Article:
I also would like to reiterate that although Fed officials play up the lack of inflation as a positive and an overriding reason for its easy money policy, they provide little to no commentary on deflationary pressures at work in large segments of the economy. I firmly believe these deflationary pressures are the Fed’s gravest concerns and they hope the weak dollar creates hints of inflation to offset these deflationary pressures. Can rising asset valuations support underlying economic fundamentals which provide little to no pricing power for many companies?

COMMODITIES

Oil: $75.78/barrel versus $77.33, -2.0%
Gold: $1162.1/oz. versus $1180, -1.5%….
DJ-UBS Commodity Index: 134.79 versus 136.49, -1.2%

Commentary: the red ink in this sector is directly correlated with the improvement in the dollar. A lot of hedge funds had sold the dollar, given the fact that it could be borrowed for next to nothing, and used the proceeds to buy commodities. As the dollar rallies, that part of these trades loses, and thus as entities cover their dollar shorts, they sell out their long positions in commodities, especially gold.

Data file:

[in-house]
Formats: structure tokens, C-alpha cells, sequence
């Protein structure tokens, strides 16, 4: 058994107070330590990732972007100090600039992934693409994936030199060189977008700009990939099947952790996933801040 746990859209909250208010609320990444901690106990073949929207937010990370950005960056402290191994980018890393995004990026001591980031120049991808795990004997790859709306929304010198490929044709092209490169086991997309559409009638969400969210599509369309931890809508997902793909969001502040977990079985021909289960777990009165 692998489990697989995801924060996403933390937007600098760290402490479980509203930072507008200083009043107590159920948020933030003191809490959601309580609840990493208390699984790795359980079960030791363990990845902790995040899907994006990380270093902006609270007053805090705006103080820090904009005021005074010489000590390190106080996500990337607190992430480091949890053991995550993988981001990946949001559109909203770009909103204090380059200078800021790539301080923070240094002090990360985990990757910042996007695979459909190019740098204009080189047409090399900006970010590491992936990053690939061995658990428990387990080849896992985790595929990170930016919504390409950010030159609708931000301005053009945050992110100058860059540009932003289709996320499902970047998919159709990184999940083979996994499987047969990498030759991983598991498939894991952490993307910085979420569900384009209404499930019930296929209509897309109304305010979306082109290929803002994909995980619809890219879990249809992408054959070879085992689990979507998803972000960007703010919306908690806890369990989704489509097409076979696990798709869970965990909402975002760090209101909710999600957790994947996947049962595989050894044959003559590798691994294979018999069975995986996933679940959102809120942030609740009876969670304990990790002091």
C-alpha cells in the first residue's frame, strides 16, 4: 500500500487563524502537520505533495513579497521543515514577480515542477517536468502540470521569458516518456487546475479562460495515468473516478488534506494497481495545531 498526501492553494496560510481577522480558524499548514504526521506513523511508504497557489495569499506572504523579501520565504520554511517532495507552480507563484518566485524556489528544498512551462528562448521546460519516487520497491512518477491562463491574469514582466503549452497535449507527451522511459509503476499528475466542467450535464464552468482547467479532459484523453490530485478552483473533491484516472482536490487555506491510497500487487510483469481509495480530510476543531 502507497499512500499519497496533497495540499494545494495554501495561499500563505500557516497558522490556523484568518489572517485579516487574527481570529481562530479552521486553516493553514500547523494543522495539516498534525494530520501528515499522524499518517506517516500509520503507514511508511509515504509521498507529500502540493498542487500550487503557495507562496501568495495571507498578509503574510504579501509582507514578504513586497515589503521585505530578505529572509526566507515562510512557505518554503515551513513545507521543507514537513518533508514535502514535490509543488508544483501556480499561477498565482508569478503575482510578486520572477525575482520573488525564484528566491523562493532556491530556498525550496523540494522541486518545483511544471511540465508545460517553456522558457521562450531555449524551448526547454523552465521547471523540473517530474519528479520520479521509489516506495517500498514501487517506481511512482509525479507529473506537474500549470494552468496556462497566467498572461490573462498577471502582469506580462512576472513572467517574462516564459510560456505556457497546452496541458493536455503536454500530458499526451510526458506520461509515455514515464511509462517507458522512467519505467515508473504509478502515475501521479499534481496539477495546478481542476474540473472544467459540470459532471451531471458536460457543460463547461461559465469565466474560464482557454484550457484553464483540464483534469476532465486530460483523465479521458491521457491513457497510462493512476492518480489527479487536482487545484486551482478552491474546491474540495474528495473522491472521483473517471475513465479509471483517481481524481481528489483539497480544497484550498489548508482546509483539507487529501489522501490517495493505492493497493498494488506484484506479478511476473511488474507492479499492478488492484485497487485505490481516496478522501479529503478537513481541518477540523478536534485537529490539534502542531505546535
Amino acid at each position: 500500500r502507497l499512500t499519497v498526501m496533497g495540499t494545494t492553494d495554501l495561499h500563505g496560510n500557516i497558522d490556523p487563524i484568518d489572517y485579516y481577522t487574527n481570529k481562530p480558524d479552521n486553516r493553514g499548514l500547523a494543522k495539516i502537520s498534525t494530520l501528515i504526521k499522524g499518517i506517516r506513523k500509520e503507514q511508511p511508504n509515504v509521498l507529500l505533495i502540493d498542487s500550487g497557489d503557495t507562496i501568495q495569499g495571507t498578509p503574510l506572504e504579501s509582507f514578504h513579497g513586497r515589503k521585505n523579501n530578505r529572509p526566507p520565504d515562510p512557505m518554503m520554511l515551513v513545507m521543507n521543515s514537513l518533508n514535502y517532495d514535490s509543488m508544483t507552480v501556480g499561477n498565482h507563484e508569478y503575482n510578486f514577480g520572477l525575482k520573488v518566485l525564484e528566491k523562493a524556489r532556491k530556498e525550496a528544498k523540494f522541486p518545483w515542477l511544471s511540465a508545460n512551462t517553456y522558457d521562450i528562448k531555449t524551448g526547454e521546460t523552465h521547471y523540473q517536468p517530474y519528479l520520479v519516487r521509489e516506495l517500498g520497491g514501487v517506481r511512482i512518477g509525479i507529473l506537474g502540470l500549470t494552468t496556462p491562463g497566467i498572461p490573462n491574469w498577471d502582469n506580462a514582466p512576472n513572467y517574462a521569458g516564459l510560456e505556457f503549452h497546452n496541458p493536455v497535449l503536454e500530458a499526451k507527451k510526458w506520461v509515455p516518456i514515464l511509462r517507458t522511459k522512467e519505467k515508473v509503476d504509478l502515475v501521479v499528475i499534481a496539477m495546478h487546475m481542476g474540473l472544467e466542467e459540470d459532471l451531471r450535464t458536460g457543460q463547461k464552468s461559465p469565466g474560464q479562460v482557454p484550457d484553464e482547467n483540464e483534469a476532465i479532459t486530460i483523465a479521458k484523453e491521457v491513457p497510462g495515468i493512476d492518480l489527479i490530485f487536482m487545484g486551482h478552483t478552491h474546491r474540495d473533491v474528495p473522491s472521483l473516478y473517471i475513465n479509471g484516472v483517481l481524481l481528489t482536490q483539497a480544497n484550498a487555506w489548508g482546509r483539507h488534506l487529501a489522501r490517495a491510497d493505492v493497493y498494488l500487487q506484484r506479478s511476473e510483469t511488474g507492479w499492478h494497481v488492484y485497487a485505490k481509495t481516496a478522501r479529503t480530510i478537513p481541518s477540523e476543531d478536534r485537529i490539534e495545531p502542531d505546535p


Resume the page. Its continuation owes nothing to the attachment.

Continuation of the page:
EQUITIES

DJIA: 10,389 versus 10,345, +.4%
Nasdaq: 2194 versus 2145, +2.3%
S&P 500: 1106 versus 1096, +.9%
MSCI Emerging Mkt Index: 986 versus 941, +4.8%
DJ Global ex U.S.: 202.0 versus 197.04, +2.5%

Commentary: I am overall fairly impressed with the the equity market performance this week. There were conflicting forces at work. Supporting the market, the situation in Dubai was somewhat alleviated by support from the UAE, and the employment report conveyed a sense of an improving economy. Pressuring the market, interest rates moved sharply higher and the dollar rallied. How will this play out going forward? For now, I remain fixated on the value of the dollar as the primary factor influencing equities.